Elsewhere, on 7 December, Paula Pinho, Director at the European Commission’s Directorate-General for Energy (DG ENER), stated the energy labelling rules in the upcoming proposal will reflect the evolution of available technologies.
As a reminder, the Commission is due to present the revised Directive on 14 December.
|Council of the EU discloses progress on Fit-for-55 package
|On 22 November, the Council of the EU published the progress report on ongoing discussions on the Fit-for-55 package. Overall, work on most files is still at a rather early stage and discussions have not progressed at the same pace on all legislative proposals.
Later, the Slovenian Presidency of the Council released progress reports on almost all the legislative proposals under the Fit for 55 package.
Of interest to ASHRAE members:With respect to the Emission Trading System (EU ETS), the extension of the allowances scheme to buildings raised significant concerns among the Member States for its impact on lower-income households and the risk of increasing energy poverty.As for the Energy Efficiency Directive (EED), Member States so far stressed the need to take into account national specificities. Indeed, they call for flexibility to implement the most cost-efficient policy measures and reach the desired objectives. Beyond that, the new 2030 target, energy-saving obligations, energy efficiency first principle, energy management systems, and audits, as well as heating and cooling are the main issues still to be agreed on.Regarding the Renewable Energy Directive (RED III), Member States underlined the importance to respect technological neutrality and fair transition principles. In addition, the new 2030 target, renewables in buildings, industry, heating, and cooling, as well as provisions related to guarantees of origin, system integration of renewable electricity, and district heating and cooling are the points that need further discussion.The above-mentioned reports were discussed by EU energy ministers on 2 December 2021. In that context, Energy Commissioner, Kadri Simson, stressed that the new provisions in the EED are designed to increase the synergies with other legislative acts, such as the EPBD.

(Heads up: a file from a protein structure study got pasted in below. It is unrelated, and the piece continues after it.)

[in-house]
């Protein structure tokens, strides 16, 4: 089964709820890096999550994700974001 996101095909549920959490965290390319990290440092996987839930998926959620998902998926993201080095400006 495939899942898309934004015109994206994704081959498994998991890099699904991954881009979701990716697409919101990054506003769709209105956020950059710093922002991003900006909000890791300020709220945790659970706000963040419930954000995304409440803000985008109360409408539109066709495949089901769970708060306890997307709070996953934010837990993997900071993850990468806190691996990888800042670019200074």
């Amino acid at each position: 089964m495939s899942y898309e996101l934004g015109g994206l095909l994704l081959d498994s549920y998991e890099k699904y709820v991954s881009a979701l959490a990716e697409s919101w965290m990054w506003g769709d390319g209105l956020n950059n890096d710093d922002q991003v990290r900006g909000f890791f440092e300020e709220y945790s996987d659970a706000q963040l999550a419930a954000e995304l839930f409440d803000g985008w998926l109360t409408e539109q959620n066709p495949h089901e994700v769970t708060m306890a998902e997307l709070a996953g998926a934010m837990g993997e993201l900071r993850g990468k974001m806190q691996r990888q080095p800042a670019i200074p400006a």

|EU National Updates
|Romania receives pre-payments following approval of its national recovery plan
|On 2 December, the European Commission disbursed €1.8 billion to Romania as a prepayment under the EU Recovery and Resilience Facility, equivalent to 13% of €29.2 billion in total assistance that Bucharest has requested.
Of interest to ASHRAE members, the plan foresees the establishment of a Renovation Wave Fund with €2.2 billion at its disposal with the aim of renovating at least 4 million meters squares of multi-family building and at least 2.5 million meters squares of public buildings to reach a medium-depth level renovation in accordance with the Commission’s Recommendation on Building Renovation.
|United Kingdom Updates
|UK Cabinet Office releases guide to cut emissions of government buildings
|On 23 November, the UK Cabinet Office published guidance to reduce emissions of government buildings. The guidance will ensure the application of consistent approaches across public buildings, such as using solar panels, LED lighting, and greener building materials.
|EnergyVille launch event on Smart Readiness Indicator Platform
| On 16 December, EnergyVille will host the launch event of the Smart Readiness Indicator Platform.
The event will explain the links between the Energy Performance of Buildings Directive and the Smart Readiness Indicator and provide a summary of the state of play of some testing programmes. Afterwards, there will be the launch of the SRI platform.
More information on the event and registration forms are available here.
EUROPEAN COMMISSION: The European Commission is made up of 27 Commissioners, 1 for each Member State, and represents the interests of the EU as a whole. Every Commissioner is in charge of a Directorate-General (DG) that can be compared to a Ministry at national level. The European Commission proposes legislation in the form of Regulations and Directives and submits them to the Parliament and Council for discussion and adoption.